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The exhibition on Saturday more than fulfilled the expectation aroused by the contest on Wednesday between Australia and Otago. In spite of the handicap of a slippery ground, the match was full of bright incident, with more exciting episodes in the vicinity of the goals, than were in evidence on Wednesday. The crowd, estimated at 10,000, was easily the largest seen at a soccer match in Dunedin. The result — three goals to one in favour of New Zealand — was a correct indication of the respective merits of the teams on the day.
Had the ground been dry it might easily have been different, for there is no doubt the visitors felt the handicap more than did the New Zealanders, and it was quite evident that the play of the Australians lacked the accuracy that was the subject of comment in connection with their display against Otago.
More than 100 at YMCA dance
The YMCA gymnasium was severely taxed on Saturday evening when a delightful "hard-up" and fancy dress social was held, over 100 young men and women taking part. Messrs V.T. Drew and J. Hanna, assisted by an able committee, were in charge of the evening’s festivities, and they got things moving merrily. The gymnasium was tastefully decorated with bunting and streamers, and the many-coloured costumes of the young people produced an animated effect.
The costumes varied from those of a "sundowner" to the ever-popular [Negro] minstrel, and from an Italian dancer to a "shabby" genteel lady.
Community singing, games, and competitions were indulged in, supper being served in an adjoining room.
Rhodesian game imports suggested
During a discussion of the question of importing fresh game into the Stratford district it was stated at an Acclimatisation Society meeting at Stratford that a Rhodesian who recently visited New Zealand said he believed the francolin or brown pheasant would be very suitable for introduction into this country.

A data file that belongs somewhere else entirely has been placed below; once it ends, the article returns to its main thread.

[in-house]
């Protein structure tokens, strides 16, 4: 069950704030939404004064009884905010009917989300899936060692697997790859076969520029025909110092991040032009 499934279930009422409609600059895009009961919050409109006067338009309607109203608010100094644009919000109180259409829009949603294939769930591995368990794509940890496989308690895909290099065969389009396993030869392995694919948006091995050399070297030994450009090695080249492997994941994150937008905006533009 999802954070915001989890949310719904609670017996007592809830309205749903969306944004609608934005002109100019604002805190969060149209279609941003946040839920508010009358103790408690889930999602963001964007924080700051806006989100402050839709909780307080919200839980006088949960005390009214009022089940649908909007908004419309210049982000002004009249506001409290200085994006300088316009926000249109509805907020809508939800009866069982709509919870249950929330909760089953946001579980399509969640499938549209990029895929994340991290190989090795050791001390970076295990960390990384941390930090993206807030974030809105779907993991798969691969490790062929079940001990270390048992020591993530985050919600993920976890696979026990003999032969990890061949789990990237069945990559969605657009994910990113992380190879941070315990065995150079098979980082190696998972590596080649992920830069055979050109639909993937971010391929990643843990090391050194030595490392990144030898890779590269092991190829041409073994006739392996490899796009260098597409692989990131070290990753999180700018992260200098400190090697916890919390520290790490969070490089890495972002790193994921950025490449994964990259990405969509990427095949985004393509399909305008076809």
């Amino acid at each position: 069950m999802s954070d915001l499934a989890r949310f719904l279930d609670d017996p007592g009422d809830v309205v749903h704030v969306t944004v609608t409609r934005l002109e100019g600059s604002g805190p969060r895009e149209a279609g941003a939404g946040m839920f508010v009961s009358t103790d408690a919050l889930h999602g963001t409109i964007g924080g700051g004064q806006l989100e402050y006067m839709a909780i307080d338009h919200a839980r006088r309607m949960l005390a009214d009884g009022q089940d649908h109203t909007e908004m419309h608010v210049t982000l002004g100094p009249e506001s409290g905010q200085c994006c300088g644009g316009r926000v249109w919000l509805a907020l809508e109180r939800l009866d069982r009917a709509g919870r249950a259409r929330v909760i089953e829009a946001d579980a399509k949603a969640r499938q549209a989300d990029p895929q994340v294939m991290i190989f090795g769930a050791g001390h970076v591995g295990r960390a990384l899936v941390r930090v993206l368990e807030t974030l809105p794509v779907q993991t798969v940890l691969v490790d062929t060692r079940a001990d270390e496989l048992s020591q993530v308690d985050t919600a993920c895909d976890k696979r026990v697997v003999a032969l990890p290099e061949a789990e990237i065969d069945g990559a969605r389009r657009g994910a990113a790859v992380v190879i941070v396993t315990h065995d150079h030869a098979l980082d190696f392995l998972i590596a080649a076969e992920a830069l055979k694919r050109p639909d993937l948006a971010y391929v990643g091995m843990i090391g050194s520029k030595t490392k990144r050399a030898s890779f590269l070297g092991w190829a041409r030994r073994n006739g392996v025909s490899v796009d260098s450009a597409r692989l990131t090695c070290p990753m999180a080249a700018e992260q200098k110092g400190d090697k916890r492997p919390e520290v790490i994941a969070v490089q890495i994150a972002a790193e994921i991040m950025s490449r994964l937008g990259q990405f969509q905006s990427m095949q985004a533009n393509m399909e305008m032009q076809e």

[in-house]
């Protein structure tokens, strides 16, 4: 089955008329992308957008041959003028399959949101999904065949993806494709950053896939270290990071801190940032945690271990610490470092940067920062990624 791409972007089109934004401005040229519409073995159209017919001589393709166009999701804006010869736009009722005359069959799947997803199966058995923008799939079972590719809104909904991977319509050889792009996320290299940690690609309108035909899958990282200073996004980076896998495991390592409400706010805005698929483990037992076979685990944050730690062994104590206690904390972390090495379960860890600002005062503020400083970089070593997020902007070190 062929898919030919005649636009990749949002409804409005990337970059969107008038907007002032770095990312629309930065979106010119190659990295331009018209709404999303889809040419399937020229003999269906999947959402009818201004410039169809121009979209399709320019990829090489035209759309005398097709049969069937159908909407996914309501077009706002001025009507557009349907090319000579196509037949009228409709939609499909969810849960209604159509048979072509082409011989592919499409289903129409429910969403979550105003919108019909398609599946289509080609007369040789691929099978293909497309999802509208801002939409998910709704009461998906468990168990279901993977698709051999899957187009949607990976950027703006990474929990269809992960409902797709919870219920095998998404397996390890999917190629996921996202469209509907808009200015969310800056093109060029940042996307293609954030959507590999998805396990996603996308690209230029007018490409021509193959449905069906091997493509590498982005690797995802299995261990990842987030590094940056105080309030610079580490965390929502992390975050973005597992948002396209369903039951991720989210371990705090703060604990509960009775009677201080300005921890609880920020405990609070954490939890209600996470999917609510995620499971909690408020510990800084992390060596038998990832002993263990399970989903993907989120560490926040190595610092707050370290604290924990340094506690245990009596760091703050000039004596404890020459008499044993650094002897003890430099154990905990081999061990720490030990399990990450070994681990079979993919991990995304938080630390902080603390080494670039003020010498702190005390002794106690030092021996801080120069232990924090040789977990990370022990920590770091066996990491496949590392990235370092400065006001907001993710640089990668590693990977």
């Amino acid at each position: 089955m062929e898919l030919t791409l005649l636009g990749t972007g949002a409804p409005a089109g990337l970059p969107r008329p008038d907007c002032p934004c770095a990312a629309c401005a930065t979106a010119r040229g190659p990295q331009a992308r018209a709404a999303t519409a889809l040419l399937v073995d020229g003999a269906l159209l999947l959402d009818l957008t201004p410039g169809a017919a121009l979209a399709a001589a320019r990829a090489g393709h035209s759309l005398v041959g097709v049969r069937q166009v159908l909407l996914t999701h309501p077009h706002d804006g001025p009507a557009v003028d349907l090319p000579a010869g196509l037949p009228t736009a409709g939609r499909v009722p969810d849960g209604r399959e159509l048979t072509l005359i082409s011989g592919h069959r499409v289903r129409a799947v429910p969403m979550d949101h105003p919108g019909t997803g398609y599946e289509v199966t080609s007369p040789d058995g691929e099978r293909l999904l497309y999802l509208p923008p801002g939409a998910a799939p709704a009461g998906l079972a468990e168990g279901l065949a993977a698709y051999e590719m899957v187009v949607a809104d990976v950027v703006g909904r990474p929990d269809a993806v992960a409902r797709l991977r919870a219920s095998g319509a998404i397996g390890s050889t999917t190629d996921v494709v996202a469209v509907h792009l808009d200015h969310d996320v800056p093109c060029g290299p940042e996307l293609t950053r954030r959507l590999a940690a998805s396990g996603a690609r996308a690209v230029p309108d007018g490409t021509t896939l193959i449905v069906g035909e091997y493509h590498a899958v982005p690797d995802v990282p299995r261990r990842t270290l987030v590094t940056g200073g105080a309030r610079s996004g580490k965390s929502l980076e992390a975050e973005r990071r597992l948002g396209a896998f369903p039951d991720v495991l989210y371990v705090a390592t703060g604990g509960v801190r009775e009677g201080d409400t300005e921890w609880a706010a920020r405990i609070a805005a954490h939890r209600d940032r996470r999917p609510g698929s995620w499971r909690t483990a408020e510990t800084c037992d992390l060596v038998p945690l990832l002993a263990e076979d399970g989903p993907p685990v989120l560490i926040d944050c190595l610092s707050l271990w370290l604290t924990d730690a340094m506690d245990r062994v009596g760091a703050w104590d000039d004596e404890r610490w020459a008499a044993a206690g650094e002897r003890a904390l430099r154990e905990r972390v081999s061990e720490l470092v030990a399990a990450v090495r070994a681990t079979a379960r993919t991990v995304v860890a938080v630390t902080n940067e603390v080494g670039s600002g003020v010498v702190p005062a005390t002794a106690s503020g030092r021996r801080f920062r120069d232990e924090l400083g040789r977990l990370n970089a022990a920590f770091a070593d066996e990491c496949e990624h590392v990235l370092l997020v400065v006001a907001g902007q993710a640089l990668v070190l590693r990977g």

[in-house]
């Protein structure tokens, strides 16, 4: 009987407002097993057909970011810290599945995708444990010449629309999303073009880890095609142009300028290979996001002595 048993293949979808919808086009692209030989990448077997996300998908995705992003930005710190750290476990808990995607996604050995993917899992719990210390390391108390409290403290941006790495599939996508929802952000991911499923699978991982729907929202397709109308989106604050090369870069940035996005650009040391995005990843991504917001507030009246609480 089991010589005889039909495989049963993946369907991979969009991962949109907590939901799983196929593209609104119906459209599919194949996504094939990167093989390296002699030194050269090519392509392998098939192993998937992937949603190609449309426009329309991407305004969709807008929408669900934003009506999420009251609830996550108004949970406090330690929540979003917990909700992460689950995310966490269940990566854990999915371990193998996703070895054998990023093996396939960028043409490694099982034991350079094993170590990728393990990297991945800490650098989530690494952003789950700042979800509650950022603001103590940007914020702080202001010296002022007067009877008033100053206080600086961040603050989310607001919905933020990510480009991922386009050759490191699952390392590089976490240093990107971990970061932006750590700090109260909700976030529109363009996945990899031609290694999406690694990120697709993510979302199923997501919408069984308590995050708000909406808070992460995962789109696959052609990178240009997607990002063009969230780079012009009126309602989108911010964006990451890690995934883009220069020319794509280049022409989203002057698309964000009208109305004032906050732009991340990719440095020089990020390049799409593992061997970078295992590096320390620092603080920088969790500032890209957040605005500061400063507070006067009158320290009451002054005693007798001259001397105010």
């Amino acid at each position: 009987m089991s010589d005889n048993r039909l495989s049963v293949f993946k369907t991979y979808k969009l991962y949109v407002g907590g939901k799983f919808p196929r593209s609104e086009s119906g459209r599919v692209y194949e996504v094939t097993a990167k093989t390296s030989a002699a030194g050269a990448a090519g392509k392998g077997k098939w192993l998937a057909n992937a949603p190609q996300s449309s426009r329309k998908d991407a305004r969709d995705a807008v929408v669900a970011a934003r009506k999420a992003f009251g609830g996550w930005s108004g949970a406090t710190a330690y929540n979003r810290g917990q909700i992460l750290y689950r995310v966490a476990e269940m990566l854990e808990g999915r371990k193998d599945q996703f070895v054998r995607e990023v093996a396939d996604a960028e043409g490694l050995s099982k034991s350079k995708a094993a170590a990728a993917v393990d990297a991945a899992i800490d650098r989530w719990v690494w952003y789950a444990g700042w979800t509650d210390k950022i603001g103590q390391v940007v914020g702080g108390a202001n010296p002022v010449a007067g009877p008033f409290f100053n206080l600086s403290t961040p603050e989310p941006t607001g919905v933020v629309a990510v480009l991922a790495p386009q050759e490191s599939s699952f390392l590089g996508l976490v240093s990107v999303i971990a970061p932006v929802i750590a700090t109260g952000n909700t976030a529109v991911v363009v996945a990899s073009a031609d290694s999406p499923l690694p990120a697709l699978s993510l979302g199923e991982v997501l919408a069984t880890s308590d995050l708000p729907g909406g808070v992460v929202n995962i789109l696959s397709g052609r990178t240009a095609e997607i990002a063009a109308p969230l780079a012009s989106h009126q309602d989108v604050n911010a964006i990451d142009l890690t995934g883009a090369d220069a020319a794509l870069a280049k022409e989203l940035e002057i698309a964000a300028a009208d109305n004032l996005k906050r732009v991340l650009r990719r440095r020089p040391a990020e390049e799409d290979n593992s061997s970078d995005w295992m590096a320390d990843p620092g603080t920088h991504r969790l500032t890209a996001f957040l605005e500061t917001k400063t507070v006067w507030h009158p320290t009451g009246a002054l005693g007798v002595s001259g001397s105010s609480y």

They were splendid eating birds, hardy, and thrived well, and were able to take care of themselves. The same authority also said that he believed some species of antelopes would be suitable for acclimatisation here. Possibly the authorities in New Zealand were afraid of the introduction of the rinderpest, but they could take his word for it that that pest was dead in Rhodesia. If any society desired to take advantage of his offer, he would be pleased to have the animals caught and shipped to New Zealand.
Belgians share family fortune
About 30 workmen, fishermen and farmers, who live in the neighbourhood of Ostend and are all related, are said to have a fortune of 175 million francs (£7 million at normal exchange) to be divided among them.
They are all descendants of the son of a Belgian doctor who migrated to America and died there in 1883 after having made a huge fortune. Difficulties arose over the liquidation of the fortune, hence the delay.
A notary of Ostend is now in charge of the distribution of the doctor’s millions. — ODT, 19.6.1922